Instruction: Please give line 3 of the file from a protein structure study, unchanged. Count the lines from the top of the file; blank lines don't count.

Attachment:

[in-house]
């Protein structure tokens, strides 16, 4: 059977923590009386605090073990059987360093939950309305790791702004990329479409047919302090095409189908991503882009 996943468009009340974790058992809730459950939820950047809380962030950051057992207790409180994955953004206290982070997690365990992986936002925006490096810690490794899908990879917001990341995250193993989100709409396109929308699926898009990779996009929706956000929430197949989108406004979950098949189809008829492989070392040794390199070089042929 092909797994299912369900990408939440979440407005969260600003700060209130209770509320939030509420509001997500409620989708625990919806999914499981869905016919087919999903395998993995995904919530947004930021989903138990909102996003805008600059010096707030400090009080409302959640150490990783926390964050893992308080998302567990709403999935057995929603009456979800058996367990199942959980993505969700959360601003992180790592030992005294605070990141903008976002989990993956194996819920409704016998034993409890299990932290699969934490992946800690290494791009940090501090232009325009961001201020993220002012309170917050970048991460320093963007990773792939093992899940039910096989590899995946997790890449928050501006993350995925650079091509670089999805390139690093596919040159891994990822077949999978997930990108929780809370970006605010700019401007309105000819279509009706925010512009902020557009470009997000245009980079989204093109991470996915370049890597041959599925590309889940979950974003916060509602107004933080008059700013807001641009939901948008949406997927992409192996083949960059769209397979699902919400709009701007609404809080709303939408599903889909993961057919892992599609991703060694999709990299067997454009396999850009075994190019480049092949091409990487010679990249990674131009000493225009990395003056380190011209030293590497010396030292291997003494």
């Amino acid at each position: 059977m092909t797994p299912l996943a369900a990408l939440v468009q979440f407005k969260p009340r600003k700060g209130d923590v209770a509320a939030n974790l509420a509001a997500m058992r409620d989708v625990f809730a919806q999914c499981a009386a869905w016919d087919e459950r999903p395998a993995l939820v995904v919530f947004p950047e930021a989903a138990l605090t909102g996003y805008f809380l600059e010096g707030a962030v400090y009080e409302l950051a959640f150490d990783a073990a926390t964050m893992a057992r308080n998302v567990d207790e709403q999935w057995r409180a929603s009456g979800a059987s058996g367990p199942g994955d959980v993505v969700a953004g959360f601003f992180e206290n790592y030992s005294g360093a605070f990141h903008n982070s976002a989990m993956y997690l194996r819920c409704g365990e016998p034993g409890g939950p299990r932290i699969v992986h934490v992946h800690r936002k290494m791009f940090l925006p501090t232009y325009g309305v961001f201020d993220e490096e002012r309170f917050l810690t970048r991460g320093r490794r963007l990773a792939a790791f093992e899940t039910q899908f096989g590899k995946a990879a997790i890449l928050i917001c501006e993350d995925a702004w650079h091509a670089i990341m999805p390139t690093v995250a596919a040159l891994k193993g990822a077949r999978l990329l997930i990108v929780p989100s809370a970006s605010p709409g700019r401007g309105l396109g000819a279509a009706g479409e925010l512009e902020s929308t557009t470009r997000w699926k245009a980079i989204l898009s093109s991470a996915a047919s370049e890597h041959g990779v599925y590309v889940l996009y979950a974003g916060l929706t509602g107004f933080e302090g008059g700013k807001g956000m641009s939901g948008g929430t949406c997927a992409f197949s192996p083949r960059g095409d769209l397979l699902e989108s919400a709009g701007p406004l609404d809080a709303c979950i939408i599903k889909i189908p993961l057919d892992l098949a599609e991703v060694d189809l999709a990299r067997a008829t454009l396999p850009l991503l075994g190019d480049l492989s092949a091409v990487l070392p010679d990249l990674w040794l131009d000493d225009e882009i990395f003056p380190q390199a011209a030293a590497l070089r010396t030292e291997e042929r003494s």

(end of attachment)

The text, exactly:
């Amino acid at each position: 059977m092909t797994p299912l996943a369900a990408l939440v468009q979440f407005k969260p009340r600003k700060g209130d923590v209770a509320a939030n974790l509420a509001a997500m058992r409620d989708v625990f809730a919806q999914c499981a009386a869905w016919d087919e459950r999903p395998a993995l939820v995904v919530f947004p950047e930021a989903a138990l605090t909102g996003y805008f809380l600059e010096g707030a962030v400090y009080e409302l950051a959640f150490d990783a073990a926390t964050m893992a057992r308080n998302v567990d207790e709403q999935w057995r409180a929603s009456g979800a059987s058996g367990p199942g994955d959980v993505v969700a953004g959360f601003f992180e206290n790592y030992s005294g360093a605070f990141h903008n982070s976002a989990m993956y997690l194996r819920c409704g365990e016998p034993g409890g939950p299990r932290i699969v992986h934490v992946h800690r936002k290494m791009f940090l925006p501090t232009y325009g309305v961001f201020d993220e490096e002012r309170f917050l810690t970048r991460g320093r490794r963007l990773a792939a790791f093992e899940t039910q899908f096989g590899k995946a990879a997790i890449l928050i917001c501006e993350d995925a702004w650079h091509a670089i990341m999805p390139t690093v995250a596919a040159l891994k193993g990822a077949r999978l990329l997930i990108v929780p989100s809370a970006s605010p709409g700019r401007g309105l396109g000819a279509a009706g479409e925010l512009e902020s929308t557009t470009r997000w699926k245009a980079i989204l898009s093109s991470a996915a047919s370049e890597h041959g990779v599925y590309v889940l996009y979950a974003g916060l929706t509602g107004f933080e302090g008059g700013k807001g956000m641009s939901g948008g929430t949406c997927a992409f197949s192996p083949r960059g095409d769209l397979l699902e989108s919400a709009g701007p406004l609404d809080a709303c979950i939408i599903k889909i189908p993961l057919d892992l098949a599609e991703v060694d189809l999709a990299r067997a008829t454009l396999p850009l991503l075994g190019d480049l492989s092949a091409v990487l070392p010679d990249l990674w040794l131009d000493d225009e882009i990395f003056p380190q390199a011209a030293a590497l070089r010396t030292e291997e042929r003494s």